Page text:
Filed Under:  Health & Wellness, Local, News

Common Ground Health Clinic in Algiers receives federally qualified health status

25th November 2013   ·   0 Comments

By Michael Patrick Welch
Contributing Writer

In September 2005, just after Hurricane Katrina, a small, ragtag group founded the Common Ground Health Clinic (CGHC) in the McDonough neighborhood of Algiers. This mobilization unit where healthcare workers, volunteers and activists aided community members that remained in the city and needed immediate healthcare services, has gone on to service over 60,000 cases.

For the last four years the CGHC has sought Federally Qualified Health Center (FQHC) status. This month the center was finally awarded that status, along with a grant of $758,333 for the next three years.

More people may be familiar with the Common Ground Relief in the Lower 9th Ward, which, since Katrina, has focused on relief and rebuilding efforts without any health-related programming. Though connected through their history as part of the Common Ground Collective, the relief center and the clinic have since separated into two similarly named entities.

“The Common Ground Health Clinic focuses on primary health care services for everyone. Everyone is eligible,” says CGHC’s Executive Director, Meshawn Tarver. “If their insurance doesn’t cover all the services we’ll still accept them. If they’re uninsured we accept them on a sliding pay scale based on their income. If they have private insurance we accept them as well. We are here for everyone.”

For the last eight years the clinic has offered primary care, dermatology, acupuncture, and medical interpreting, with referrals for cardiology. But its new federal status plus the new grant money means many improvements and expansions to come.

“Soon we’ll be expanding to provide pre-natal and pediatric services as well for the community,” says Tarver. “We have already started providing new mental health services and we’re looking into providing podiatry as well. We also have one new social worker that began early in November. So patients will now have access not just to medication but to the coaching they need to lead normal lives as much as possible.”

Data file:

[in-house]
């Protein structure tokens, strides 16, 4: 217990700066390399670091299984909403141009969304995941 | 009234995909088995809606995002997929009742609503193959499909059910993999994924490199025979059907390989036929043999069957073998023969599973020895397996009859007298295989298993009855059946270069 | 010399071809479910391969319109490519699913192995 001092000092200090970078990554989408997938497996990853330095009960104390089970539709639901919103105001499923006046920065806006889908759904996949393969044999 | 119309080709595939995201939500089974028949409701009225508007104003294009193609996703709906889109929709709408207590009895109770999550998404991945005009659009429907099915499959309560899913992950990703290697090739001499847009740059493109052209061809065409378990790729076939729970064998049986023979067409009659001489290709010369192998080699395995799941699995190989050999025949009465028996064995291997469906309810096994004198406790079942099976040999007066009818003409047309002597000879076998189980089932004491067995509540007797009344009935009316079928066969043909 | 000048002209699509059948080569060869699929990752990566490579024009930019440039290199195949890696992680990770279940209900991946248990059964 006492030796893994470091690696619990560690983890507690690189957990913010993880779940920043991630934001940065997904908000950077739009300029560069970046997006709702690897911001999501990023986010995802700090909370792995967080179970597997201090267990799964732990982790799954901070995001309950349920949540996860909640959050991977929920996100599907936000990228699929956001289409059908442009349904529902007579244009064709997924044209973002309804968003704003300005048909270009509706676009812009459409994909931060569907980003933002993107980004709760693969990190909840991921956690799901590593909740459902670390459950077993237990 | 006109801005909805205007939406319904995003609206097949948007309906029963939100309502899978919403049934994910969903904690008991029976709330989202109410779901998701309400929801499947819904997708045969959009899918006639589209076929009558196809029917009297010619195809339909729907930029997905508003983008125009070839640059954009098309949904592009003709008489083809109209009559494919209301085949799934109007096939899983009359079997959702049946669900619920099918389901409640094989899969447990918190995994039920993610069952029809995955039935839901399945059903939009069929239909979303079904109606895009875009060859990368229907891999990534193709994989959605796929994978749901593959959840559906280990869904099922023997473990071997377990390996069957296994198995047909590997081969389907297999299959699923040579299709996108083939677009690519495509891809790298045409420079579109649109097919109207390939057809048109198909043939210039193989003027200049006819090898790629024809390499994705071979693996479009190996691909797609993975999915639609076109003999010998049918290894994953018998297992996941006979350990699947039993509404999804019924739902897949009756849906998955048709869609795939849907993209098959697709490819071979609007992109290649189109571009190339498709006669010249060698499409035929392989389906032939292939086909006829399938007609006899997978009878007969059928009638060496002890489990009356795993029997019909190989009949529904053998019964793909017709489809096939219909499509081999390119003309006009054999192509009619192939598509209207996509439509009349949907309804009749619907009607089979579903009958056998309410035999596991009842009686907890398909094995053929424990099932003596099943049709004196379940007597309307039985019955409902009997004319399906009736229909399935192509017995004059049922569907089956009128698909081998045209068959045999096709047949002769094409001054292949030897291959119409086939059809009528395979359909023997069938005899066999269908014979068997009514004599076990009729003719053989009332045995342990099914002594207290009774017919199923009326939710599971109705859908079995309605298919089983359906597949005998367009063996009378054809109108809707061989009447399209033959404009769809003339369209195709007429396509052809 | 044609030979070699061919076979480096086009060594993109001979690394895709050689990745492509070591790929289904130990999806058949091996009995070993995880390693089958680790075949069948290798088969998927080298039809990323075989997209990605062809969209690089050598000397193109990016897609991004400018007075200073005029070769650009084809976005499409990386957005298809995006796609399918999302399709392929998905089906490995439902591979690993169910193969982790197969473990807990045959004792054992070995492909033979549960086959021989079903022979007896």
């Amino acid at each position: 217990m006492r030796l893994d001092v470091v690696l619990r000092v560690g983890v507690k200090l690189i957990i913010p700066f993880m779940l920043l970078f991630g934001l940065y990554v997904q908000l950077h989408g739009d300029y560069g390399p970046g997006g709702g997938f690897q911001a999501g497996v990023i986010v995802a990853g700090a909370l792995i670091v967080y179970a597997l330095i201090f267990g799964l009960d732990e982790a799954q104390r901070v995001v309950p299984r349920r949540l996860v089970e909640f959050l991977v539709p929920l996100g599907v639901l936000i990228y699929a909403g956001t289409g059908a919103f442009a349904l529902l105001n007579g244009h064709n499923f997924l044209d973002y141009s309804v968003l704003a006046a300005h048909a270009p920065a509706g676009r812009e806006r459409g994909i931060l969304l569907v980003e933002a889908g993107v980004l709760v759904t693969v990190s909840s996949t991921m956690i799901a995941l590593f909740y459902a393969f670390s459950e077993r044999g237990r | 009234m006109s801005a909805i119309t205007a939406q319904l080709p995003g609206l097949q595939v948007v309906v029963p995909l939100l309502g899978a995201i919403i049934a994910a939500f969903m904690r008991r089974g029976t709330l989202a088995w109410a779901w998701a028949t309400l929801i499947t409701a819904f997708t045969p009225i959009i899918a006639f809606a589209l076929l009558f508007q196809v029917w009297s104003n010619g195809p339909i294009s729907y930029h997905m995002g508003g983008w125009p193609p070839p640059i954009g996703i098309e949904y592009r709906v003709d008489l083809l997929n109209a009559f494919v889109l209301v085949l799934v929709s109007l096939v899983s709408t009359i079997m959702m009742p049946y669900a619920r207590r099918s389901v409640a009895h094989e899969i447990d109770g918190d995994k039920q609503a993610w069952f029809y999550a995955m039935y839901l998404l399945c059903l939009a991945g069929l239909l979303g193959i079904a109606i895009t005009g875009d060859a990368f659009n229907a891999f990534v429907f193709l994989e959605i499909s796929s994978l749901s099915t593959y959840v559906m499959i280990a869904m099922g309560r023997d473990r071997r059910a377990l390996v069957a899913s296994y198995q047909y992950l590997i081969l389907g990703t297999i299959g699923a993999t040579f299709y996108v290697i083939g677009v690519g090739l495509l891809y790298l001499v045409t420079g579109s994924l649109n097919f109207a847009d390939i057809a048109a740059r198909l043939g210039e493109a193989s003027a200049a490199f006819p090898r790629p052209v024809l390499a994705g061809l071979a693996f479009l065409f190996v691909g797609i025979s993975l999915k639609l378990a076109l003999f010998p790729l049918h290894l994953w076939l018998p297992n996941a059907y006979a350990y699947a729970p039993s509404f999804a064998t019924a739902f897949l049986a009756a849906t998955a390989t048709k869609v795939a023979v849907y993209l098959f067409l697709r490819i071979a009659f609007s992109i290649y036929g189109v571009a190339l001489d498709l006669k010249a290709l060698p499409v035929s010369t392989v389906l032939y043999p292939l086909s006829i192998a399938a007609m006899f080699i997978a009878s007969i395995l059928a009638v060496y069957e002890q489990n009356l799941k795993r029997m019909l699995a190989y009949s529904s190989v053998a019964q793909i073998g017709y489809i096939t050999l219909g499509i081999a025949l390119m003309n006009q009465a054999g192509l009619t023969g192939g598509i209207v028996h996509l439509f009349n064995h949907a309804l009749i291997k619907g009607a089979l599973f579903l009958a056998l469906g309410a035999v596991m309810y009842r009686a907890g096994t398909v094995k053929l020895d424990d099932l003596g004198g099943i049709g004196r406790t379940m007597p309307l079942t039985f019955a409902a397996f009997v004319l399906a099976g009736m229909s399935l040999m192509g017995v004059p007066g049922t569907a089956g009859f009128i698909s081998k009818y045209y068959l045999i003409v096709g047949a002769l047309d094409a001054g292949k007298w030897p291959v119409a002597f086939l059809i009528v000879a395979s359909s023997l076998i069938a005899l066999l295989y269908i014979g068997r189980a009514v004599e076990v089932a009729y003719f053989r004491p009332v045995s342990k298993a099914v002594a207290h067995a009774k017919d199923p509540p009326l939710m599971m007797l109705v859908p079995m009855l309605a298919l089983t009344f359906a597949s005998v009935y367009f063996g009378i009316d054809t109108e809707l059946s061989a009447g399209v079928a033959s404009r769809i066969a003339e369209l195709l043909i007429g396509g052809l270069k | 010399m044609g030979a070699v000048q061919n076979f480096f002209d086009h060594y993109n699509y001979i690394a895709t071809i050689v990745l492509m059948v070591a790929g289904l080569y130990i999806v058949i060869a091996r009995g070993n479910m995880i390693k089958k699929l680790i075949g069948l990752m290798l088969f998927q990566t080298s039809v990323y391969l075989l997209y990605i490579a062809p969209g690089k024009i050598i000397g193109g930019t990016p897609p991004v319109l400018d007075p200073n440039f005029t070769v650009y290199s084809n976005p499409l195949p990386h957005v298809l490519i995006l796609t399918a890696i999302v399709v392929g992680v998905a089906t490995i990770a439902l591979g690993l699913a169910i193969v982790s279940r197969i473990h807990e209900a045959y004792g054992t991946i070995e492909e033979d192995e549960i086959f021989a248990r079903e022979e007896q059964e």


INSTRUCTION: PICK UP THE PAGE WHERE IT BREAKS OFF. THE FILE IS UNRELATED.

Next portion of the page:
Unlike a regular clinic, Common Ground prides also provides several forms of wellness education. “We strongly feel that just having access to a provider is not enough. We pride ourselves on a more holistic model,” says Tarver. “Our approach to care includes educating and empowering our patients. We have always had cooking and gardening classes for the community, health and education programming, and a weekly women’s wellness group. In order to be healthy, people need access to fresh foods – which is why we also have a farmers market. People need to be educated about lifestyle changes they need to make.”

Tarver also stresses that the clinic provides services and education not from a place of authority but of compassion. “We take into consideration the individual’s culture, their language,” she says, “and the changes they want to make in their lives.” To that end, CGHC hopes to rely more in the future on professional ‘navigators.’ “We are getting three of our staff members trained to be navigators, to help educate the community about the Affordable Care Act, and empower them to enroll and understand it so they can take charge of their own healthcare.”

Tarver also hopes the grant means the clinic can stay open beyond its traditional 8 a.m. to 4 p.m. on at least two weekdays per week, and hopefully starting on Saturdays as well. More than anything else, Tarver is excited for the clinic’s continuing sustainability as a result of its new federal status. “We hope to be able to renew the grant once it expires in three years; as an FQHC you can constantly renew it almost indefinitely,” she says. “And one of the great things about being an FQHC is that they require that you have a sustainable model, so as a clinic we’re not only going to receive this grant, we’re also going to increase our capacity, which will in turn generate more income so that we can remain here for years to come.”

This article originally published in the November 25, 2013 print edition of The Louisiana Weekly newspaper.

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